Musiq Soulchild may well be the last of the musical Mohicans, at least as far as the non-genre called neo-soul is concerned. (It’s just soul, people.) Since Aijuswanaseing, the Philadelphia native’s phonetically titled debut, was released in 2000, Soulchild’s output has been the most consistent of the loosely affiliated artists who reigned in that fertile era, a tony list that includes D’Angelo, Erykah Badu, Maxwell and India.Arie. While some of those innovators have higher public profiles, none have released as many recordings or had as many insta-classic songs as the man born Taalib Johnson 35 years ago. Songs like “Love,” “SoBeautiful,” “Dontchange” and “Teachme” have made Soulchild the unofficial love guru of the hip-hop generation. He even penned a book about relationships—143: Love According to Musiq, published last year—that encouraged those seeking love to find it first in themselves. It may not have placed him in the “Think Like a Man” realm, but hey, Steve Harvey can’t create the perfect soundtrack for romance.
A multiple Grammy Award nominee, Soulchild has yet to win a statuette, but he’s enjoyed some respectable Billboard chart history in both airplay and sales over the years, including his most current LP, MusiqintheMagiq, a top digital album upon its release in 2011. Currently in the woodshed creating another project that lacks both a title and due date, Soulchild—the only local cat worthy of feting Philly’s incomparable Frankie Beverly of Maze, illustrated by 2009’s superb, step-inducing cover of the group’s “Silky Soul”—is coming home for a special one-night stand at the Blockley. Here’s his take on why he’s lasted this long in a fickle business.
To what do you attribute the longevity and consistency that you’ve had over time?
Ultimately, a lot of hard work. People don’t understand how much work it is to maintain a career unless you fit the overly promoted criteria that’s always put out there that you have to fit in to be successful. If you don’t fit within that, it’s pretty much a slippery slope for you. I definitely attribute it to the hard work. It’s nothing less than a blessing, really.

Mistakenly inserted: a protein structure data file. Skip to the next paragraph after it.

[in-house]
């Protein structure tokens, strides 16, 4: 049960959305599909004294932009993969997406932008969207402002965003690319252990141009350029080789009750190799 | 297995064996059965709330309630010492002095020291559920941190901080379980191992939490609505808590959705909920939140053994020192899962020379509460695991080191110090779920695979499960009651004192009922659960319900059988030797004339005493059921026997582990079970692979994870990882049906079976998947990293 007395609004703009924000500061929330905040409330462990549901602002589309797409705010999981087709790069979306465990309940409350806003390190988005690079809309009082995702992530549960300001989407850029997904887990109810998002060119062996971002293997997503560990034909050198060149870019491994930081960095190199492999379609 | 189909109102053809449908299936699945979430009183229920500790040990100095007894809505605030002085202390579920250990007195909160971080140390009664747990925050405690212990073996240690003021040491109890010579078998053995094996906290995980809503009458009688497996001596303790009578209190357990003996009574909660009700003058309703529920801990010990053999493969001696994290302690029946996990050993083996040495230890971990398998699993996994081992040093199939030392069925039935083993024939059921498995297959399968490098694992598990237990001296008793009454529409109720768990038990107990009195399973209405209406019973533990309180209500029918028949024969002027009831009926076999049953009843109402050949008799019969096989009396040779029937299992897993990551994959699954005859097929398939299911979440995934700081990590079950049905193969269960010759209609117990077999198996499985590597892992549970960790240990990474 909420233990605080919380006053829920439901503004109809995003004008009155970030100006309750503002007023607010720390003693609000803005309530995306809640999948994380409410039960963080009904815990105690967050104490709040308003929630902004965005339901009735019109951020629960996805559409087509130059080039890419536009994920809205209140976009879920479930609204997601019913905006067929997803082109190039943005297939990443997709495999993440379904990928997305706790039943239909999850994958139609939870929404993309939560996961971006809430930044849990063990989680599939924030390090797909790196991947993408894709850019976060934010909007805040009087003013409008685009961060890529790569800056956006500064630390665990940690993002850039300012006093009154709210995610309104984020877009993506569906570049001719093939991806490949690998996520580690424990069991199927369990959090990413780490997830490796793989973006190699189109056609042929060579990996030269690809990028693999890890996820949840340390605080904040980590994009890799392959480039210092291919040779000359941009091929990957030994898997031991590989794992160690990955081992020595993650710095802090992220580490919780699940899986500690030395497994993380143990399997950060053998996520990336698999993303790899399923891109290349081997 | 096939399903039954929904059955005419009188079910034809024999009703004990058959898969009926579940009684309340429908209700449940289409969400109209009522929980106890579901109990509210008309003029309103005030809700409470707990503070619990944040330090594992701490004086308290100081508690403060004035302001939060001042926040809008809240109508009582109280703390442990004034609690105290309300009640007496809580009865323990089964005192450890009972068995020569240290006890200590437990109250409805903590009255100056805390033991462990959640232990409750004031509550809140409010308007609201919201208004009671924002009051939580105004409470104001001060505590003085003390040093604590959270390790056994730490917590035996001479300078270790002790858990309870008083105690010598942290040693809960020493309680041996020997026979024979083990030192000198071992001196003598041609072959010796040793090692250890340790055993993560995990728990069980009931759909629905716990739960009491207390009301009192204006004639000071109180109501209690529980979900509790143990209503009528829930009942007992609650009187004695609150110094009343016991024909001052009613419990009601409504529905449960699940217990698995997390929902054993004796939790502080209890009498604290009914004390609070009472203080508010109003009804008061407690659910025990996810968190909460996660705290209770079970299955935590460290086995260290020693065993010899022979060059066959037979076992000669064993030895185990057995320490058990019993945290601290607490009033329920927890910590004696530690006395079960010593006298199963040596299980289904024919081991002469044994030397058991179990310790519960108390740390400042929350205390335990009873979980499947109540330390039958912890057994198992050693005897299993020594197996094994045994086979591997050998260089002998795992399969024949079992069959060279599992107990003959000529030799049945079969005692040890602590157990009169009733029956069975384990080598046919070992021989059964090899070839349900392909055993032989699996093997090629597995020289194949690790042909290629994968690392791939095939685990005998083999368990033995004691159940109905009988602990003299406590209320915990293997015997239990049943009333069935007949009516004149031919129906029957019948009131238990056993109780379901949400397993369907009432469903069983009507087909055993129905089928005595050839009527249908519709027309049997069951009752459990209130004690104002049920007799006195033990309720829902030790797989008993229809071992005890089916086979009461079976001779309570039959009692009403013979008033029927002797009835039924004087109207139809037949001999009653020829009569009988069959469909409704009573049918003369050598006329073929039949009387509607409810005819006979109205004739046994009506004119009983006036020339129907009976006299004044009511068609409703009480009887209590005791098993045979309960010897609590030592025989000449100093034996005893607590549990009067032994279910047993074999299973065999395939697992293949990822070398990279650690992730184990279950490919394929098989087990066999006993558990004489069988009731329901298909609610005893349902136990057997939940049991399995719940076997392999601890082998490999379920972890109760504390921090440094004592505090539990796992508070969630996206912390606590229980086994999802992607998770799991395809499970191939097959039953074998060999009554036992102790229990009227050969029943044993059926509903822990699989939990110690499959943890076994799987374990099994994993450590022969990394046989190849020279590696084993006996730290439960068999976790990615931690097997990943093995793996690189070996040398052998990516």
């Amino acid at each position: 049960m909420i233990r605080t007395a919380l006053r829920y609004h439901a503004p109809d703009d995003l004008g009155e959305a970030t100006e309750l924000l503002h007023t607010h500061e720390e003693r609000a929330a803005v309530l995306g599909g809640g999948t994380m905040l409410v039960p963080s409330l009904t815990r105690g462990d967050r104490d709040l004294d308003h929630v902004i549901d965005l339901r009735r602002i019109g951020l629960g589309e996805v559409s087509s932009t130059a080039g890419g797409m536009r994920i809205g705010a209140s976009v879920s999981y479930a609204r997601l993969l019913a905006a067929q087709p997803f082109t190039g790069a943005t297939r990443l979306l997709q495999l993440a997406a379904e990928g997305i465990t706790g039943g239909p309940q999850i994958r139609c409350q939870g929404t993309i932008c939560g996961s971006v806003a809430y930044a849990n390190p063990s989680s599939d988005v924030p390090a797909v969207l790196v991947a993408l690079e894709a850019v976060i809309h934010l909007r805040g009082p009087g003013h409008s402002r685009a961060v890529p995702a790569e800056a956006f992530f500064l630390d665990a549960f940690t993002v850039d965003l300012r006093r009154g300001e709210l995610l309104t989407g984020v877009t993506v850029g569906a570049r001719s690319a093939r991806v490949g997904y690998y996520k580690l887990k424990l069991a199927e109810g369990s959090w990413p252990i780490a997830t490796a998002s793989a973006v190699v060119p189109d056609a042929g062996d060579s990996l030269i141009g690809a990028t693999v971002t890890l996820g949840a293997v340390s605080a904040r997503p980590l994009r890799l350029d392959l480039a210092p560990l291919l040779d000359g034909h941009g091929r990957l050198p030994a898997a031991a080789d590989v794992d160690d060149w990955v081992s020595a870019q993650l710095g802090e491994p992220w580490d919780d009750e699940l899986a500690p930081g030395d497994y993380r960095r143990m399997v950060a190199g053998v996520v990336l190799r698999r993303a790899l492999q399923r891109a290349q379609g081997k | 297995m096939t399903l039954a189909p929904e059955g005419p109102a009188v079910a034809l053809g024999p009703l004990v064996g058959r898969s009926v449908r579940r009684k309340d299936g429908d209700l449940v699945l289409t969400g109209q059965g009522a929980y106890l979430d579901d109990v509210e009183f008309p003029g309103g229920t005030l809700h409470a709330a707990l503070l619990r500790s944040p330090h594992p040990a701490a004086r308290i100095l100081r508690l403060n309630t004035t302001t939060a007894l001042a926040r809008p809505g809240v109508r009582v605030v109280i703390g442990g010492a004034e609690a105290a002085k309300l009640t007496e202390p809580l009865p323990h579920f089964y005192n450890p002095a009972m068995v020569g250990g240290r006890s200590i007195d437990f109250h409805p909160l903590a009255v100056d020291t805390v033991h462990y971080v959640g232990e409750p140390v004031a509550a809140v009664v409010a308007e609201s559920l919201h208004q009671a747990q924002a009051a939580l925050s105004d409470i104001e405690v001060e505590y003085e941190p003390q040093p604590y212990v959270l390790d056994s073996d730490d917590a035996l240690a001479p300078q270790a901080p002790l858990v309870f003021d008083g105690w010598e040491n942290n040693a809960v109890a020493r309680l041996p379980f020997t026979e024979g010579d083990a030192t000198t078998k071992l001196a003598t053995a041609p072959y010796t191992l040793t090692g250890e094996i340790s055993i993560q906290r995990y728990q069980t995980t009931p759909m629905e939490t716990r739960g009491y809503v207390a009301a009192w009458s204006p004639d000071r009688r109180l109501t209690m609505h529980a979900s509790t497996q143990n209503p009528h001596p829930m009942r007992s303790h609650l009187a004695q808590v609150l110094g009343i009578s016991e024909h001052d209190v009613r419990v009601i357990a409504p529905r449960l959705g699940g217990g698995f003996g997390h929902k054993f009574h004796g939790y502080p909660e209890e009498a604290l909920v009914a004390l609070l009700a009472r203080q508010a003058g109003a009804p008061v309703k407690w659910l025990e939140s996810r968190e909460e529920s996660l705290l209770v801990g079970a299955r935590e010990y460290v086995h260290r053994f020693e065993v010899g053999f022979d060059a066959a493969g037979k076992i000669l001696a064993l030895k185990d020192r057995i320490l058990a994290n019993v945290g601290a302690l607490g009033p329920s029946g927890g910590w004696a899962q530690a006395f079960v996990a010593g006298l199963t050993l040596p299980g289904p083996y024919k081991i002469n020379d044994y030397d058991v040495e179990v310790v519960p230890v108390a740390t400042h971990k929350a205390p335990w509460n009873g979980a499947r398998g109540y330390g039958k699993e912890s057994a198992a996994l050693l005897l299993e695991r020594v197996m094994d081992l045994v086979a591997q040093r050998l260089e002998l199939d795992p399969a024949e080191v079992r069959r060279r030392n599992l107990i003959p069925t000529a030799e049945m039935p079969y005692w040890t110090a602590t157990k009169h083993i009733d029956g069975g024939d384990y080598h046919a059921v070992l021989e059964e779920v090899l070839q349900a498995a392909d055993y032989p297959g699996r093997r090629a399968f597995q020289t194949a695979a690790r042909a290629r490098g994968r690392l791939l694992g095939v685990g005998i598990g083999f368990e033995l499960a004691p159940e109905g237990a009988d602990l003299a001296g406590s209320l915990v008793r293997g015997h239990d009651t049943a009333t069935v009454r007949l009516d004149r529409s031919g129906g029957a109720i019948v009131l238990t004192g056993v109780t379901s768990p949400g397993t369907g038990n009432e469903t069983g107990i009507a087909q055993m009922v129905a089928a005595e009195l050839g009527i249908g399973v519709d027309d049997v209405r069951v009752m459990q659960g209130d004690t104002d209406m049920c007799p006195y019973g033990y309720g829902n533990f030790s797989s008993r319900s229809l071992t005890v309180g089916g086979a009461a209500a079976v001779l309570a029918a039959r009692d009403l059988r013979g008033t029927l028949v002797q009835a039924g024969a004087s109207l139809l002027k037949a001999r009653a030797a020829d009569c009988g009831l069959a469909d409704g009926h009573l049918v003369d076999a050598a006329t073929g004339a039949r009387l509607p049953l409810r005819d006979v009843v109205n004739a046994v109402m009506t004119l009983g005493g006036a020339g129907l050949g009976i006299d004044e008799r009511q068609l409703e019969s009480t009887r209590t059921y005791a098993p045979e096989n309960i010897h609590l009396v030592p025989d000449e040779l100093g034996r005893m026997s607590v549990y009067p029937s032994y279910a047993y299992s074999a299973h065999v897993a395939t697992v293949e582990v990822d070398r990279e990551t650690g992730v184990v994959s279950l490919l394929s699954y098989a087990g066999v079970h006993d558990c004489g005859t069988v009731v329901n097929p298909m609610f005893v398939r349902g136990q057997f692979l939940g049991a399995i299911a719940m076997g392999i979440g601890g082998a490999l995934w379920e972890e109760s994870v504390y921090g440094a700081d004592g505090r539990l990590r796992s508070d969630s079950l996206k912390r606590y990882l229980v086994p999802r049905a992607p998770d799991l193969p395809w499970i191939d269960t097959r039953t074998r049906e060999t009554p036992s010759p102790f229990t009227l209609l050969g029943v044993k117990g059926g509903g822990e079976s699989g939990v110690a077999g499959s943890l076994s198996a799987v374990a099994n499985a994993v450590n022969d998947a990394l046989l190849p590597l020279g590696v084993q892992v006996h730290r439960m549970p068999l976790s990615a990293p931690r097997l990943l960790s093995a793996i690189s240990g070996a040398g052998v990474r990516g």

You are known for your songwriting. Is that still a valuable skill in this era of Auto-Tune and beats-as-hooks?
It still holds value, but there are many people out there that don’t recognize it. If someone comes across something that’s actually valuable, people look at it as being too much. At the same time, you have so many people hollering and crying about music not being real anymore, and nobody puts forth any effort and blah, blah, blah. But yet the very thing that people are complaining about is everything that people keep supporting and promoting.
It’s fair to say that you’ve made your living on the strength of your love songs. What is it about those kinds of songs that keep people tuning in?
I don’t care how many people like to hop on the bandwagon of what’s poppin’ or hot for the moment. At the end of the day, you’re going to want substance, and I want to be part of the people who are still there providing that substance. I don’t think people really acknowledge the value of artistry. Not just music, but artistry. Artistry is how we express our emotions,our thoughts, our experiences. We put all of that into this thing we call creativity and artistic expression. People want to capitalize on that and make money, but take all the money away. Take the business away. Take all the capitalistic elements out of it. It’s still a fundamental necessity of human beings to express themselves creatively. You can go back and research how much art has affected the progression of humanity. It keeps coming back to these fundamental things because these fundamental things are what’s necessary. It can be theater, music, dance or fashion–whatever it is. We’ll always have that passion to express ourselves. Those are the things that inspire us, and with that inspiration, we can go on to bigger and better things.
What inspires you?
I want to be able to leave something behind that people can pick up on and pay it forward. That’s our legacy as humanity: what we learn and what we do with it and what we pass on. I want to be able to pass on this music. I want to be able to pass on this inspiration through music. So many times, I have people come up to me and tell me how much my song inspired them to do what they do and to be better at what they do. They don’t do music; they have other passions. That’s an awesome feeling to know that you have a positive impact on humanity in some small way.
Wed., Jan. 30, 8pm. $35-$40. The Blockley, 3801 Chestnut St. theblockley.com
Floetry’s Philadelphia story